hennie de klerk business entrepreneur south africa interview

October 2016. Interview by Marelise Jacobs. Cover: Hennie de Klerk - Courtesy of Carina Groothof.

CEO and founder of TreasuryOne Hennie de klerk took his company from start-up in 2000 to doing more than R150 billion foreign exchange turnover on behalf of clients during 2015. Perkolate spoke to this hard working entrepreneur about the journey that took him from selling eggs at soccer matches as a boy to being the highly successful businesman that he is today.

Tell us about you as entrepreneur, where did it start?

Hennie de Klerk: I started selling newspapers when I was six years old. There was this specific neighbour, an elderly gentleman and he always bought the newspaper, no matter what I brought, he bought it. That's how I realised if you can sell something, then there's a business opportunity.

When I was about nine we moved out to a small holding about ten kilometers outside of town and I got frequented with the local boys playing soccer on weekends, so I saw an opportunity. We started our own soccer club, not as though there were money in there - not like today but I saw the opportunity of taking eggs from the fridge and boiling them and selling them at the soccer matches.

“...The main thing about being an entrepreneur is that you've got to have passion, you've got to have vision...” - Hennie de klerk

I think the real breakthrough, when I really started to become an entrepreneur, was when I opened a shop when I was thirteen years old. This was the early eighties and in a way it was the end of the cold war for South Africa.

Suddenly there was a lot of those brown military uniforms that became available on the market which you could buy them in big barrels. I bought one of these barrels and started sorting them out in different sizes and sold them cheap because we got them next to nothing from the military. That's how my first little shop started.

From there on I started supplying groceries, shoes and a little bit of clothing. Then when I was about sixteen years old I started a shebeen. I saw there was more opportunity there.

I remember when I was in high school, I would rent my dad's bakkie and drive on my own. I didn't have a license and I would have a bakkie full of beer. I would go the farm on my own, stock the shebeen for month end, collect the money, bank it, buy new stock.

At sixteen I was a full on entrepreneur, had my own little business. I employed three people that worked in the shop, selling from clothes to bully beef. Business came natural for me, but then the police closed me down.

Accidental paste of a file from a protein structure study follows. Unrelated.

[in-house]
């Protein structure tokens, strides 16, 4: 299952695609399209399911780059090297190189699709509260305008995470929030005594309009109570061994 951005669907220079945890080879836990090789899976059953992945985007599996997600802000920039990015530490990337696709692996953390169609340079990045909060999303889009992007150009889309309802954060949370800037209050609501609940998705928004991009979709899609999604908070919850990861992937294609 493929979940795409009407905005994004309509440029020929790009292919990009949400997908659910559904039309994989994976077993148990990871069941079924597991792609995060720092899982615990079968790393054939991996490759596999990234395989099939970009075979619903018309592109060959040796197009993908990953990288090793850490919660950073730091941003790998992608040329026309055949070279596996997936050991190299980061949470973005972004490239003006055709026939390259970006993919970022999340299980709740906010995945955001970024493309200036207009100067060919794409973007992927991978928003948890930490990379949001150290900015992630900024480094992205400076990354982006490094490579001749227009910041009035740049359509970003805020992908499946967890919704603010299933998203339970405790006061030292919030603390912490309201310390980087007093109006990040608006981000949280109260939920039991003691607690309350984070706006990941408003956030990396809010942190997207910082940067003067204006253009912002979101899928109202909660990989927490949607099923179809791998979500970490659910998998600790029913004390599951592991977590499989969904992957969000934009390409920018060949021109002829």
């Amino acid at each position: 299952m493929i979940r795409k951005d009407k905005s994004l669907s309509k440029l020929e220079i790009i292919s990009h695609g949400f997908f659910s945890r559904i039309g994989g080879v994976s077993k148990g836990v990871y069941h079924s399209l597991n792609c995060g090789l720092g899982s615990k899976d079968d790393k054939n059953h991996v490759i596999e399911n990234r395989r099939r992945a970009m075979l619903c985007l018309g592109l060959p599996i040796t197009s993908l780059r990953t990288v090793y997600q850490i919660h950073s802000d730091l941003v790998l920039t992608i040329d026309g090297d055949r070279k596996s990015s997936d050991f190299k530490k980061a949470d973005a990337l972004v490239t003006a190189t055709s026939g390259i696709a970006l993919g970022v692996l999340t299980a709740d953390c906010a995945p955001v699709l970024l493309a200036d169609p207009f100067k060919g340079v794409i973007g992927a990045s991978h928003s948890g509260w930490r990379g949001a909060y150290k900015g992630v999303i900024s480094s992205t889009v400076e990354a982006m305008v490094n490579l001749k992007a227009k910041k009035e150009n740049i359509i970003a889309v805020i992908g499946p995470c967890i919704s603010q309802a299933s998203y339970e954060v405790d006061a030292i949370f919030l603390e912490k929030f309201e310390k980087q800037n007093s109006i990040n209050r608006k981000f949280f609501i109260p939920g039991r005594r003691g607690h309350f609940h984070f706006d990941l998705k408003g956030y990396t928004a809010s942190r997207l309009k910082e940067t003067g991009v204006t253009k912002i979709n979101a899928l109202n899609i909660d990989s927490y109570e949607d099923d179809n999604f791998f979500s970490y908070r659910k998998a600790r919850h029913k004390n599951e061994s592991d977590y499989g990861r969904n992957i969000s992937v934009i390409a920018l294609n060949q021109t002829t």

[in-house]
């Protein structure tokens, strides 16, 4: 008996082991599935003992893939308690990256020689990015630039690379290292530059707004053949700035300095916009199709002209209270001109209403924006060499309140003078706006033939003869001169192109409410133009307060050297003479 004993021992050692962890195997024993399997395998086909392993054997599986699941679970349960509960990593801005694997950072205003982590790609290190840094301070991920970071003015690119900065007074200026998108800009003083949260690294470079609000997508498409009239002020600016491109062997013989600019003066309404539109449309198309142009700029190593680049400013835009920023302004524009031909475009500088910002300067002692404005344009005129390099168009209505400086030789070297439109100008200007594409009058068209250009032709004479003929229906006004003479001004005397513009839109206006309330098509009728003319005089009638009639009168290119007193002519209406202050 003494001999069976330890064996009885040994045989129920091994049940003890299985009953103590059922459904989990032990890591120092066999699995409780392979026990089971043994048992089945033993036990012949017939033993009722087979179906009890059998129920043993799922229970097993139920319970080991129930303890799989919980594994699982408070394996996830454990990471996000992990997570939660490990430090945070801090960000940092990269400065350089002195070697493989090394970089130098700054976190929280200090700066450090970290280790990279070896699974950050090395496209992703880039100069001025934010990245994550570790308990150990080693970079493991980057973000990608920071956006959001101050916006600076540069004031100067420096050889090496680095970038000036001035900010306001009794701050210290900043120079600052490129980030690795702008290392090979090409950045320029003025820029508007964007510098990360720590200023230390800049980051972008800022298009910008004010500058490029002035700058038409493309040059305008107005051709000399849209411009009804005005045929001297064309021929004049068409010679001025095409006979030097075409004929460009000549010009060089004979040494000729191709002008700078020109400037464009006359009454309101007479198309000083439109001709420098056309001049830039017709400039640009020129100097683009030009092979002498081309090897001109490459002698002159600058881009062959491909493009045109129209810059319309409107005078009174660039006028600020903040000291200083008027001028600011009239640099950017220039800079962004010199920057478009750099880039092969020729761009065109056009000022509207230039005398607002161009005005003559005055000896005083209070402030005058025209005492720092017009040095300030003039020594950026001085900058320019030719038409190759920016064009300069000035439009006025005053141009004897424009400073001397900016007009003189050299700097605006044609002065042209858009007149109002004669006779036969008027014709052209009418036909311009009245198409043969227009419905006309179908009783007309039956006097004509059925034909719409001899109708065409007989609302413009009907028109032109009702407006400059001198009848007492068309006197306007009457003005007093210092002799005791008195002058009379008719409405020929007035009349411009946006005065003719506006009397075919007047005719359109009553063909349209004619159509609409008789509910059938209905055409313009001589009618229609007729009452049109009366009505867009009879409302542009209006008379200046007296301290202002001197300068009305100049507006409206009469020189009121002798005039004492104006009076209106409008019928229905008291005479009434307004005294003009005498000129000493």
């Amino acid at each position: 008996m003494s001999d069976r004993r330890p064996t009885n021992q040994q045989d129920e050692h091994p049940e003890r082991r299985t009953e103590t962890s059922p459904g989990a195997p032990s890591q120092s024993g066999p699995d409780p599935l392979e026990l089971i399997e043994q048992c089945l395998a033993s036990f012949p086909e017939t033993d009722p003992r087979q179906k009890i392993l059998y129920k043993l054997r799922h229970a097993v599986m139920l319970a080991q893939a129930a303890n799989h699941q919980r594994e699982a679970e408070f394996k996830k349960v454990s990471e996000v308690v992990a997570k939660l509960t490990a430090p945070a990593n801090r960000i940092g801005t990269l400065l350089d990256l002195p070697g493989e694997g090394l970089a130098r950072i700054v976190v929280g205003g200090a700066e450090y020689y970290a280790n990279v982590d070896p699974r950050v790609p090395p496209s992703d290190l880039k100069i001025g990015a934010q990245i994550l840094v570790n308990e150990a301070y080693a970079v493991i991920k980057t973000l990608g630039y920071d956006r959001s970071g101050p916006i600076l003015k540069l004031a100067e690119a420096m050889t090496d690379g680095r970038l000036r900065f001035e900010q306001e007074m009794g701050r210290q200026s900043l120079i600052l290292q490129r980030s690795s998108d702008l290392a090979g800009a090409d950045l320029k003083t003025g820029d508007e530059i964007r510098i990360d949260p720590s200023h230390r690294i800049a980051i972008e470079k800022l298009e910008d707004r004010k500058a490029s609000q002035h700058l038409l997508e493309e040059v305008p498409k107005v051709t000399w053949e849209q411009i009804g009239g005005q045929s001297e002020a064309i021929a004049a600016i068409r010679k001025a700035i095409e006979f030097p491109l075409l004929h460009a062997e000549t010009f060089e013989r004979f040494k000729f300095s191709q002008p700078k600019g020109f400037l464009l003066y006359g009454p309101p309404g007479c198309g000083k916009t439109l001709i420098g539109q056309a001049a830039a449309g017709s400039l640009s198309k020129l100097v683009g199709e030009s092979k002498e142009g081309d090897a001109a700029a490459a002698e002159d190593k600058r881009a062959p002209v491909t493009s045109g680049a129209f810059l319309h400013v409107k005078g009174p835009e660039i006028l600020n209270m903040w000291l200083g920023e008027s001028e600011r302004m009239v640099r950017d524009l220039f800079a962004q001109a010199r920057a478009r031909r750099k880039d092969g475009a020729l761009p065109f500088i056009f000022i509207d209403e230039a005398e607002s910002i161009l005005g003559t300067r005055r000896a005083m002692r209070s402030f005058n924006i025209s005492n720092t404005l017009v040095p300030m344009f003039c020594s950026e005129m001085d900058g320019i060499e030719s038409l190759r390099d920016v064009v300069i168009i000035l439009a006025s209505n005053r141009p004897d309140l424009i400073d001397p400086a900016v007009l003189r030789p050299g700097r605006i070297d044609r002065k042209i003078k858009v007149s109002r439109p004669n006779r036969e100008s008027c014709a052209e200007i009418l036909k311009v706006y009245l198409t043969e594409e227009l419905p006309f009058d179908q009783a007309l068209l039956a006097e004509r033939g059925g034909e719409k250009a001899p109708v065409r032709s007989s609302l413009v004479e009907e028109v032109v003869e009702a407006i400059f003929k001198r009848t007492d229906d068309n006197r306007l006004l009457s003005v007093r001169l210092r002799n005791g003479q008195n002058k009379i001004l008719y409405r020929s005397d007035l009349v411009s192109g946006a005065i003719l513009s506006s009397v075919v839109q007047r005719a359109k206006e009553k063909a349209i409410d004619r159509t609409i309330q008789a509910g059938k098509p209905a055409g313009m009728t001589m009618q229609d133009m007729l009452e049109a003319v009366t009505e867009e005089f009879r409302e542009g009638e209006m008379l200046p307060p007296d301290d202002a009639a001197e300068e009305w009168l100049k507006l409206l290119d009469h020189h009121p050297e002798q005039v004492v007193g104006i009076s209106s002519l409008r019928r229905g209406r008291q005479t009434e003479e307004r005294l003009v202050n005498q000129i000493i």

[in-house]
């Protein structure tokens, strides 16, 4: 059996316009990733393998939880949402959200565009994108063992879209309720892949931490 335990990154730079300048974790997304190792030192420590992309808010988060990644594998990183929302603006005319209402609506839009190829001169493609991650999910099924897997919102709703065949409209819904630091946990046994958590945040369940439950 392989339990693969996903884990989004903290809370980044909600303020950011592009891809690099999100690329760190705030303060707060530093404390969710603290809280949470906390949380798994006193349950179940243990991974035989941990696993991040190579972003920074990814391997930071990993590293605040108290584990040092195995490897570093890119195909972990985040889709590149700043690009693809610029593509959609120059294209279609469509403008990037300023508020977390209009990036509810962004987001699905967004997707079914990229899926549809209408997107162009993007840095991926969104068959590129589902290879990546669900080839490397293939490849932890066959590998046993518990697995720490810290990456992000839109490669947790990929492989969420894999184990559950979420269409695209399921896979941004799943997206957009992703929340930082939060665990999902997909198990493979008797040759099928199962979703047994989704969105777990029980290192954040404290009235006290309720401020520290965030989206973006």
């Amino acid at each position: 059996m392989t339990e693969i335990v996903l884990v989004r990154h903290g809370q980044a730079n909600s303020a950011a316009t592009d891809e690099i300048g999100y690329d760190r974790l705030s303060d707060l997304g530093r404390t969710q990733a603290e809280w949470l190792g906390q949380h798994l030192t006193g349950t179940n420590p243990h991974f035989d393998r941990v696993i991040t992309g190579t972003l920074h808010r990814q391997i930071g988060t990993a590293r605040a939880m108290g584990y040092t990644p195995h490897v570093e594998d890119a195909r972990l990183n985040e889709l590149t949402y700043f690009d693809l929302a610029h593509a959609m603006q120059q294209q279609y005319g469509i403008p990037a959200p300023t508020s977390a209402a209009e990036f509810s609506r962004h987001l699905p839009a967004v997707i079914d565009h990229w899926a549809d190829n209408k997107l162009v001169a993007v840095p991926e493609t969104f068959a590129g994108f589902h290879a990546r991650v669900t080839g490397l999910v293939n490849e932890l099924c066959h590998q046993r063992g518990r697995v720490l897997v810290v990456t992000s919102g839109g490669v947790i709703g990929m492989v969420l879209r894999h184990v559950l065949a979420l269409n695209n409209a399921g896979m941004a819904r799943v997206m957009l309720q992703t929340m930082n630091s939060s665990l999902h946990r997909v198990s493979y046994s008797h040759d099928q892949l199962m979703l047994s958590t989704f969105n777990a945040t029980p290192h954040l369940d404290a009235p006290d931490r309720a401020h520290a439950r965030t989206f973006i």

Why did they close you down?

Hennie de Klerk: They found out about my shebeen, that I was making too much money. At seventeen I went bankrupt for the first time in my life.The police confiscated all my stock, overnight literally I had nothing. Back then, being young and living extravagantly, I didn't have much money left. Although I made good money, I never saved any of it.

It was a learning curve, overnight I lost everything. I realised if you do business you've got to save, you've got to be conservative. Something can go wrong drastically which it did with me. Then I finished school and went to university.

What was your field of study?

Hennie de Klerk: My dad is a chartered accountant so the vision up until that point was always to become one as well. I realised very quickly that I am no CA material.

After two years I left, I couldn't get my head around books so I started working for ABSA as a teller. It was the only job I could get as a second year student with no qualification but with a lot of ambition.

I got to know some of the guys in the foreign exchange department and it always looked so cool. I started engaging with them and they started telling me how this thing called the exchange rate works. I asked for an internal transfer which I got and then they sent me to a little branch in Bramley.

That was my introduction to foreign exchange. I applied for a position at Sasol as a cash book clerk in the foreign exchange department. I had to do the accounting entries, which I must say I wasn't very good at. I'm a big picture guy, I'm not a detail guy. But foreign exchange became my passion and I worked very hard at Sasol. I realised this is an opportunity for me to do something with my life.

One thing about being an entrepreneur, you've got to work hard. You've got to be lucky and you've got to work hard. I worked long hours, probably twelve to fourteen hours. I was always there first in the morning and be the last to leave. I got promoted quite quickly, got a nice senior position. Within a couple of years I was the chief dealer at Sasol Treasury.